Thanks to the guys for coming up for the day. Next time (unless I go off piste for a game or two) it'll be very different as we shall be refighting Zordorff. Better dust my Russians off.

11 comments:

  1. Sounds and looks like a terrific game. The snow mat is really effective and gives a cool (as in cold) appeal to the whole. well done.

    ReplyDelete
    Replies
    1. Thanks Paul. I made sure the heating was off and the windows left open to give a fully multi-sensorial experience again!

      Delete
  2. Splendid AAR and wonderful photos!

    ReplyDelete
    Replies
    1. Thanks David. Glad you enjoyed it.

      Delete
  3. Lovely looking game and nice to see that the Austrians and Reichsarmee had chances to prevent the Prussians getting to Leuthen.

    ReplyDelete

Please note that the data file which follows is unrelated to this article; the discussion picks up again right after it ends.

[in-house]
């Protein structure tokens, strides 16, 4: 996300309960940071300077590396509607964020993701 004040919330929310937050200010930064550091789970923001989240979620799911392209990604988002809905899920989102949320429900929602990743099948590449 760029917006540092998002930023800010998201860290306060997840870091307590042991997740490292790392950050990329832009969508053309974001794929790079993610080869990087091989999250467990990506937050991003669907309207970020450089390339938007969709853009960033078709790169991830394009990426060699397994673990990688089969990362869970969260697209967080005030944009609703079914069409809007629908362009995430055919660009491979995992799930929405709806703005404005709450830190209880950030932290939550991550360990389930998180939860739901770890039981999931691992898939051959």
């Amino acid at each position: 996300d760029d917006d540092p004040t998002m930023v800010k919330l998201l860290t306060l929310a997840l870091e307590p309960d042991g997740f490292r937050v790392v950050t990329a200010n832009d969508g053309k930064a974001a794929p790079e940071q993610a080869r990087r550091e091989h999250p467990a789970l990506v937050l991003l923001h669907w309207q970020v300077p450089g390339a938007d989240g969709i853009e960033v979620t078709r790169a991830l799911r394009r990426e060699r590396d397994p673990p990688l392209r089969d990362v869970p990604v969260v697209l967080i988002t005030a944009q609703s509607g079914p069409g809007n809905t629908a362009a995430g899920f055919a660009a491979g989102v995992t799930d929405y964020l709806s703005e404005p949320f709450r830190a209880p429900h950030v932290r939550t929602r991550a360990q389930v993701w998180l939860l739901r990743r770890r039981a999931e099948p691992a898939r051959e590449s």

4. Handsome looking layout and an enjoyable BatRep.

    ReplyDelete
  5. Colin, as always, a stunning setup!

    ReplyDelete
  6. Colin looks excellent and the Church is superb. I look forward to playing across those frozen fields, as winter or at least Autumn appears to have shown up already

    ReplyDelete
  7. Just echoing the comments above- you set up a beautiful table and AAR gives a convincing impression of the courts of the battle. I have a soft spot for underdogs and hence the Austrians, how typically heart breaking the dramatic collapse once having seen the possibility of victory!

    ReplyDelete
  8. Oh yes - the snowy ground surface is convincing, and I spend 6 months a year living in the stuff! Bravo!

    ReplyDelete